Johansen: Agriculture is, basically, the cornerstone of every rural community. It’s really the lifeblood of a society because you have to produce fuel, food and fiber from there, for society to live comfortably. Whenever we were coming back to the farm four years ago and had a more managerial role in our family’s operations, I started listening more to podcasts – lot of it was based off of startups and entrepreneurial type of podcasts. Listening to all these different podcasts and thinking back when I was in college, early adulthood, I was in the gig economy before it was a thing. I spent a lot of my time traveling the country, working for cattle operations, on a part-time basis for an extended period of time. When we do that, the only way to get more jobs was, essentially, by word of mouth, or people seeing your work and talking to you. And then, hopefully, they kept your number whenever they needed work done down the road. We have a family that runs the basic skeleton crew, and then, certain times of the year, we need one or two more people. It’s a lot easier to bring somebody to your place that already has the knowledge and experience of what you’re trying to do, so you can be efficient, productive and not cost any more dollars than you need to. As we looked at that on the managerial side, it’s like if we could find, or figure out a way to build, a platform to where everybody comes to one location, because, mind you, four years ago, the social media was filling up, in my realm, of people looking and asking for part-time help. … We decided, “Hey, it’d be a great idea to … make a platform.” So that’s where AgButler came from. But on the flip side, I can also go over and be a laborer and be that experienced, on-demand help for somebody else that doesn’t have a big enough operation to be able to pay for a full-time employee that has my type of experience. I’m not only the founder, but I’m also the user.
Olson: Where’s the family farm?
Johansen: Well, there’s three locations between two families. Lebanon, Missouri, is where our base is. My wife’s family’s place is in Aurora, Missouri, and then my family is up by Tipton.
Olson: Henning, you’re from Kansas City; what drew you to Missouri State’s Efactory and this program?
Schwinum: I’ve been looking to join a program for a while now. A lot of the programs in Kansas City are friendly focused toward tech companies. I’m not a tech company. I’m tech-enabled, but tech isn’t the core of what I’m doing. Frankly, I was rejected by a number of programs. I saw this one come up, and before I even applied, I called and I asked that question, very frankly. I said, “I’m not a tech company. Does it make sense for me to even apply?” And they said, “Yes.”

Proof of concept
Olson: Proof of concept is a really important step in taking a startup from that idea phase to traction in the marketplace. How have you proved the concept in your marketplace?
Johansen: We’re just over a year … of launching our initial (minimum viable product) out into the real world. We weren’t able to build the technology right up front. We’re almost to a four-year journey in this whole thing. Since we didn’t have the capability of building out the product right up front, we kind of reverse-engineered our business plan and built the foundation of our business, and put all the right pieces in place. We also utilized a lot of farmers and ranchers and people that are freelancers, in the ag community, to weigh in on if we were to build something, how would you like it to work? We just built the platform last year, and that was kind of a silver lining for us because we were ahead of schedule due to the pandemic, because our developers had projects. They got put on hold. So, it sped up our platform build. We weren’t planning on promoting it until 2021, but we went back to that nice inner circle of people that we were able to take it and let them beta test it in a control group. Then, we did a soft rollout last fall.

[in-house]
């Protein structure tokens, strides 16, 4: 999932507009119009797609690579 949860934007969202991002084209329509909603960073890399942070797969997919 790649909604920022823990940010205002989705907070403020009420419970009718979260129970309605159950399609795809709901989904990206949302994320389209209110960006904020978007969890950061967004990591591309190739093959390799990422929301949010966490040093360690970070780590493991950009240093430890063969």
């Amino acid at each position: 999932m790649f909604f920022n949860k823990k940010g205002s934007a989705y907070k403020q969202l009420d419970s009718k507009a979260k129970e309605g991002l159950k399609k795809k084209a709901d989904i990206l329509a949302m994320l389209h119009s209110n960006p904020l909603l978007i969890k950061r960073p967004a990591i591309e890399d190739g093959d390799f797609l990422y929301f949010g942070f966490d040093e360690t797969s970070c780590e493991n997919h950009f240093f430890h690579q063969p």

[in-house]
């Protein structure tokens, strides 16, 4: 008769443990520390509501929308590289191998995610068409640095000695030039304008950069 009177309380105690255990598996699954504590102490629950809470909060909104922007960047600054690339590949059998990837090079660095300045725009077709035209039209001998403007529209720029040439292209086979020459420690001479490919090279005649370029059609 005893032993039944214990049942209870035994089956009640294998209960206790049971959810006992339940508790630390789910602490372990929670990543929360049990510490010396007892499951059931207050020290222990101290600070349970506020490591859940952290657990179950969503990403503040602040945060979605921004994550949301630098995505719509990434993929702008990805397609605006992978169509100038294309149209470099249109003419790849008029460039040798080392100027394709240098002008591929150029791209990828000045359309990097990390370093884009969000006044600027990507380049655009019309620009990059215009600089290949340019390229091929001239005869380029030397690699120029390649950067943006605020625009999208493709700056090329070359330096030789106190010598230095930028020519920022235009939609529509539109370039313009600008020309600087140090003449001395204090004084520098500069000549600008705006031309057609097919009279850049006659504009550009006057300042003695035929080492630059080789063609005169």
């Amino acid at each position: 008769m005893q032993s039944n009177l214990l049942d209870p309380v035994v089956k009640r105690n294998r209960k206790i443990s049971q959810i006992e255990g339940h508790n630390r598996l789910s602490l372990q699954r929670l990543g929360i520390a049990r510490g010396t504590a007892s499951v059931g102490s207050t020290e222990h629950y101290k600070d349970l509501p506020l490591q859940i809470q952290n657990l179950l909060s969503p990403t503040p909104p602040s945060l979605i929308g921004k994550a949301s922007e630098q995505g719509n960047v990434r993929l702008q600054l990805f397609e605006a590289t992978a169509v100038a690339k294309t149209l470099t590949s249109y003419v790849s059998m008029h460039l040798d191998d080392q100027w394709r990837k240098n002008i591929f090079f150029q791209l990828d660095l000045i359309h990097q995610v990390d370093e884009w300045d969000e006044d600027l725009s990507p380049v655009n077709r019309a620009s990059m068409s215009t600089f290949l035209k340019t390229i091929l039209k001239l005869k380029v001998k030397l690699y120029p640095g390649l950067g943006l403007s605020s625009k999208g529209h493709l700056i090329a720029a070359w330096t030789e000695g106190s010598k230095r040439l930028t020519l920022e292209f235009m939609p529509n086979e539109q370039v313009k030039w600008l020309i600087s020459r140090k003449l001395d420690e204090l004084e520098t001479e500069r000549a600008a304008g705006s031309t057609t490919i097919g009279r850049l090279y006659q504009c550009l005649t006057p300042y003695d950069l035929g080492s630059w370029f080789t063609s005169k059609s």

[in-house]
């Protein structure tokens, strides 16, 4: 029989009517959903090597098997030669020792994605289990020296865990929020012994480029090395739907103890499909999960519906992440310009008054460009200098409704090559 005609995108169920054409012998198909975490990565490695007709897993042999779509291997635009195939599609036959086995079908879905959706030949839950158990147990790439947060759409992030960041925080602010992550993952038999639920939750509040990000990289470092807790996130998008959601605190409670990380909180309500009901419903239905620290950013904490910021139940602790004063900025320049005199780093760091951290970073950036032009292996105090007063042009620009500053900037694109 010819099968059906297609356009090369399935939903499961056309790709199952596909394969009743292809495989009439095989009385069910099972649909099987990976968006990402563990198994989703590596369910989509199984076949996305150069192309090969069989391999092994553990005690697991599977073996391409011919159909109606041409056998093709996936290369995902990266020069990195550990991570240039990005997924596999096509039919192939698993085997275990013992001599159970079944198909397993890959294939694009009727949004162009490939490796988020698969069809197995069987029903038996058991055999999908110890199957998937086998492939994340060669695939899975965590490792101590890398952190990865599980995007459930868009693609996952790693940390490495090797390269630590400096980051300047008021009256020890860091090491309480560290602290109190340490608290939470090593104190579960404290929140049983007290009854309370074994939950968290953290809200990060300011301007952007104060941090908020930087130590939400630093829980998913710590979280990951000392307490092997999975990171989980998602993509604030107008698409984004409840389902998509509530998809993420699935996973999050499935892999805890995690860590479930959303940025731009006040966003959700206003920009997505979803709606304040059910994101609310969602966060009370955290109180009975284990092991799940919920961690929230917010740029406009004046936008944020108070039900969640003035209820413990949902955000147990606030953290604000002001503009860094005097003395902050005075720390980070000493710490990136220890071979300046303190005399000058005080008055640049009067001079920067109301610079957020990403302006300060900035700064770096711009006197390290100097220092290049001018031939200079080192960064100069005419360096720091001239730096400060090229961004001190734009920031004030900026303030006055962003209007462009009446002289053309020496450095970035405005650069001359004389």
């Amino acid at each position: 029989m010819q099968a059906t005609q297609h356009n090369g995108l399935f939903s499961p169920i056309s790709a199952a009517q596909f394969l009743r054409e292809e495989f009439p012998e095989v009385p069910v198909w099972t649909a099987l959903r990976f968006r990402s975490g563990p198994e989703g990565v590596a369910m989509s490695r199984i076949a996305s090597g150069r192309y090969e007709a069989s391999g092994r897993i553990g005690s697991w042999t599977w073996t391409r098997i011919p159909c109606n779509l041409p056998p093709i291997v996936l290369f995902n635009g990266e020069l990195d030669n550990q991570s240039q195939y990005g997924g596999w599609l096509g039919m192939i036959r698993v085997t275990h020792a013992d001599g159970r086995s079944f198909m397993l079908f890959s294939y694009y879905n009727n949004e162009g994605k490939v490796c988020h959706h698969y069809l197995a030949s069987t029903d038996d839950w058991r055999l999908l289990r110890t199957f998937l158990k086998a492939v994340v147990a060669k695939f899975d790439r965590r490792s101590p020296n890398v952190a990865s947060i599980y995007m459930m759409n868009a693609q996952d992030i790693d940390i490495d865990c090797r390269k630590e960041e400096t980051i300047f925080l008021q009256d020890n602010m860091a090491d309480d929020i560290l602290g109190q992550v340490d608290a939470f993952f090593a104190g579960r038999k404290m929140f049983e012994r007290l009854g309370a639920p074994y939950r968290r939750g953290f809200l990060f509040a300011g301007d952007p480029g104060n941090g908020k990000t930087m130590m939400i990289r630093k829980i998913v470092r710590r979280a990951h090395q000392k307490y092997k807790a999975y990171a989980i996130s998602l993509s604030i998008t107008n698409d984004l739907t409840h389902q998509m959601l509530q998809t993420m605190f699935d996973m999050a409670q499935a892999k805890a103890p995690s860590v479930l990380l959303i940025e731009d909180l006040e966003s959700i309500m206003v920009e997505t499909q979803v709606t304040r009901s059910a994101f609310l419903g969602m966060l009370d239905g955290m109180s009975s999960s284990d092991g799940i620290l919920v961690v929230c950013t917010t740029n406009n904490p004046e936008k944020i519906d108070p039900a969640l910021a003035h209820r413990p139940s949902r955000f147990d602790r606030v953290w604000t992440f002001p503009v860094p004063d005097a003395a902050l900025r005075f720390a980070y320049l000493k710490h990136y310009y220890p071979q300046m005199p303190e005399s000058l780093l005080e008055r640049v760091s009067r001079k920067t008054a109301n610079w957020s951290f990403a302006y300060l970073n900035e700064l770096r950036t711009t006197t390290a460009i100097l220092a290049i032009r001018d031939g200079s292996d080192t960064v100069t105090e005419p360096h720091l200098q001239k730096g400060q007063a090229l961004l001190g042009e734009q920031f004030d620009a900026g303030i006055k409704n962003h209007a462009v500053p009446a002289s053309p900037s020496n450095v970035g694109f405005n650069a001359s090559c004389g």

Schwinum: We’re a 2-year-old business, and in hindsight I would say that the initial market validation was pretty thin and not very thorough. I talked to a few people to get validation of my idea. I think my hardheadedness led me down this path, thinking that it would work out and there would be takers for it. Now, two years down the road, I would say market validation happened through hundreds of conversations. I mean, at this point, I probably have spoken to 500 executives in this space. I talked to probably 1,000 founders in this space. The problem on both sides of this matching equation turn out to always be the same. It’s always sales that’s a challenge for founders. It’s always finding gigs that’s a challenge for the executives. Now, the validation is turning into business and proving out that there’s actually a need for it in the market. We currently run 11 assignments, so 11 executives are placed with companies. We’re working on a pipeline of many more, looking to grow this to 20 by the end of the year.
Lamphear: Our market research is continuing. Unlike my two cohort fellows here, we haven’t actually launched anything yet. Our goal is to have a Phase I launch in early November, for the Demo Day. The Phase II launch, that’ll take at least a year to program. We have a very big coding blitz ahead of us to get to the finish line, but we’re ready for it. Our market research really ties a little bit into how we found out about the cohort and how we got into that. We actually started as just a web design company. We started a company called MiddleCoast Media, instead of MiddleCoast Solutions. We rented an office space at the Efactory because I got kicked off the dining room table. We started a website company because we were bored. I needed something to do, needed a creative outlet. We’ve always had these ideas. We see problems, and we wanted to create solutions for them, but we kept getting too many projects that got in the way. We were approached by Paige [Oxendine] and Rachel [Anderson], at the Efactory, and they said, “Hey, we have this cohort program,” and that was really the lighter fluid. … When we pitched for the cohort, we were three weeks old as a company. We said, “We are a three-week company with a goal for the next 33 years.” We just had that many ideas. So, we took the first one, and that’s what we ran with. We have been having nonstop meetings with small businesses, large businesses, people from the private prison industry, people from the federal prison industry talking about this problem. And they all agree that this problem exists, both publicly and private. We’re not focusing on the federal government because we can’t, obviously. We work for the government. That’s why we’ve decided to take it to the public realm.